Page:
The Center for Media Change, Inc. also served as the parent 501(C)3 non-profit for a similar site, spot.us, founded by David Cohn. Spot.us was acquired by American Public Media in early 2012.[16]

Plotkin's articles and essays include "Riches From Rags," one of the first printed references to the term "mass customization",[17][18] "Tear Down the Walls," which made an early case for what has become the Open Educational Resources movement,[19] a description of the new "higher education ecosystem" made possible by the Internet,[20] the first article ever written about Creative Commons,[21] and a variety of articles for Harvard Business School Press.[22]

In 1988, Plotkin's investigative reports on potential media influence buying by pentagon contractors associated with misleading, unnecessary, and expensive full page daily newspaper classified help wanted ads[23][24] led to a congressional investigation,[25][26][27][28][29][30] and an audit by the Department of Defense Contracting Audit Agency that illuminated opportunities for hundreds of millions of dollars in annual savings.[31] Plotkin received a letter of commendation for his work from David Packard, founder and chairman of the board of Hewlett-Packard Company, and a former Deputy Secretary of Defense.[32]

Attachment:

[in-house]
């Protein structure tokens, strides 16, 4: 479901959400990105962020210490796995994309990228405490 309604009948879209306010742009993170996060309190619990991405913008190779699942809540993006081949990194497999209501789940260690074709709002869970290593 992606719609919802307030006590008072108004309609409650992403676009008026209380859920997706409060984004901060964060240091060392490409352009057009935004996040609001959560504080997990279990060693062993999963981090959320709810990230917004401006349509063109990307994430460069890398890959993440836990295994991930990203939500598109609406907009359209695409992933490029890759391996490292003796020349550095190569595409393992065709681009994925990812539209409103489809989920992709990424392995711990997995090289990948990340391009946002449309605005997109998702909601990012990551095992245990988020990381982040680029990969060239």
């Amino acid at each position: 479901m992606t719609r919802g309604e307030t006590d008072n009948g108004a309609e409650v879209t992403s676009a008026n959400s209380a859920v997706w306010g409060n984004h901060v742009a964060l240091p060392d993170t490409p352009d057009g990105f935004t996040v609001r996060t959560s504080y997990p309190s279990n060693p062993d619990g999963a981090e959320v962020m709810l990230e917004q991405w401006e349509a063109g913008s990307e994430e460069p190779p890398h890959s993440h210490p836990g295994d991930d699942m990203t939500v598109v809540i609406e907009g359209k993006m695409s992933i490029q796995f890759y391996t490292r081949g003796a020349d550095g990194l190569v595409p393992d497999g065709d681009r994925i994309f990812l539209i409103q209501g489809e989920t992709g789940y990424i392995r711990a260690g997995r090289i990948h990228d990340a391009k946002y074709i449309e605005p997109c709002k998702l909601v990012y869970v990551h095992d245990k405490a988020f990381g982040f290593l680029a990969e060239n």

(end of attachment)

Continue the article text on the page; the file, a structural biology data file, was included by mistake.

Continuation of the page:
In 1996, Plotkin wrote one of the first major articles on Yahoo! based on interviews he conducted with the founders while they were seeking initial investors and which was published shortly before the company went public.[33] He also wrote an early article about a company called Confinity, which was later renamed PayPal.[34]

In 2003, Plotkin was approached by community leaders and members of the faculty and staff at the Foothill–De Anza Community College District and asked to run for an open seat on their five-member Governing Board of Trustees. Plotkin was elected to the FHDA board in November 2003 by the voters in Palo Alto, Mountain View, Cupertino, Sunnyvale, Los Altos, Los Altos Hills and parts of San Jose and Saratoga.[35] During this time, he also served as a member of the Association of Community College Trustees' (ACCT) Committee on Public Policy. In 2007, he was re-elected, without opposition, to another full term on the Foothill–De Anza Board after having been elected earlier that year as board president.

In 2011, an essay Plotkin wrote on astrophysics ten years earlier[36] was republished as a chapter in Gale Cengage Learning's "At Issue" series of textbooks.[37]

Plotkin is a prominent advocate of crowd-funding for high-quality public media.[38]

In recent years, Plotkin has devoted much of his time to advancing the Open Educational Resources movement.[39][40][41][42]

Early Life, Background[edit]